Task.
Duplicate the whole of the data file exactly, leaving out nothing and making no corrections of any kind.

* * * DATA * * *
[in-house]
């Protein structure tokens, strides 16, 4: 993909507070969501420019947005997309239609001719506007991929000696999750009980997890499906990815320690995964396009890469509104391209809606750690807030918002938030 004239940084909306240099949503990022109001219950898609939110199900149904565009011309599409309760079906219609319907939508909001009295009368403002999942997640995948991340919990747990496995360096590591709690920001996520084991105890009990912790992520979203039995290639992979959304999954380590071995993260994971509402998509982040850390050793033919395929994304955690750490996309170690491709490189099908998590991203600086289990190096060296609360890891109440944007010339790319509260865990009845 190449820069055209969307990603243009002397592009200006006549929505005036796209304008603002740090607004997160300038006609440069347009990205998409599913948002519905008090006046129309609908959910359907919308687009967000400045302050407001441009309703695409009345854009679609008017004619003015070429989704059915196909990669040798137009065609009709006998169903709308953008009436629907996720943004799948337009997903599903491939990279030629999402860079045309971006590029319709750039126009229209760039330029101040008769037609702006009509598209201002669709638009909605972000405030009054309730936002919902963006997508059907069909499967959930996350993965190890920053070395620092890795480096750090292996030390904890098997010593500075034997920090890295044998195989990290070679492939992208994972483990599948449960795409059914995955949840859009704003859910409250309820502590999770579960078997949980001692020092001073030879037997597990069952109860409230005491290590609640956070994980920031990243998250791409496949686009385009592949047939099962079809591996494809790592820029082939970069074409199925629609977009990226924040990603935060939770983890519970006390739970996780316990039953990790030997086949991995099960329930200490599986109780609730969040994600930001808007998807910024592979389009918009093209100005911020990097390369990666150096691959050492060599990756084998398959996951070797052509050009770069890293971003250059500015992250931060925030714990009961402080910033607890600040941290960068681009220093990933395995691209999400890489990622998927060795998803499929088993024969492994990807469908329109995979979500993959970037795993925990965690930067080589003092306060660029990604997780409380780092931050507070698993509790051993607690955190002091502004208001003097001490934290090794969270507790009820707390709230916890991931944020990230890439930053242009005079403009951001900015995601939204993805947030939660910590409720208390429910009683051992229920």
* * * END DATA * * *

[in-house]
């Protein structure tokens, strides 16, 4: 993909507070969501420019947005997309239609001719506007991929000696999750009980997890499906990815320690995964396009890469509104391209809606750690807030918002938030 004239940084909306240099949503990022109001219950898609939110199900149904565009011309599409309760079906219609319907939508909001009295009368403002999942997640995948991340919990747990496995360096590591709690920001996520084991105890009990912790992520979203039995290639992979959304999954380590071995993260994971509402998509982040850390050793033919395929994304955690750490996309170690491709490189099908998590991203600086289990190096060296609360890891109440944007010339790319509260865990009845 190449820069055209969307990603243009002397592009200006006549929505005036796209304008603002740090607004997160300038006609440069347009990205998409599913948002519905008090006046129309609908959910359907919308687009967000400045302050407001441009309703695409009345854009679609008017004619003015070429989704059915196909990669040798137009065609009709006998169903709308953008009436629907996720943004799948337009997903599903491939990279030629999402860079045309971006590029319709750039126009229209760039330029101040008769037609702006009509598209201002669709638009909605972000405030009054309730936002919902963006997508059907069909499967959930996350993965190890920053070395620092890795480096750090292996030390904890098997010593500075034997920090890295044998195989990290070679492939992208994972483990599948449960795409059914995955949840859009704003859910409250309820502590999770579960078997949980001692020092001073030879037997597990069952109860409230005491290590609640956070994980920031990243998250791409496949686009385009592949047939099962079809591996494809790592820029082939970069074409199925629609977009990226924040990603935060939770983890519970006390739970996780316990039953990790030997086949991995099960329930200490599986109780609730969040994600930001808007998807910024592979389009918009093209100005911020990097390369990666150096691959050492060599990756084998398959996951070797052509050009770069890293971003250059500015992250931060925030714990009961402080910033607890600040941290960068681009220093990933395995691209999400890489990622998927060795998803499929088993024969492994990807469908329109995979979500993959970037795993925990965690930067080589003092306060660029990604997780409380780092931050507070698993509790051993607690955190002091502004208001003097001490934290090794969270507790009820707390709230916890991931944020990230890439930053242009005079403009951001900015995601939204993805947030939660910590409720208390429910009683051992229920």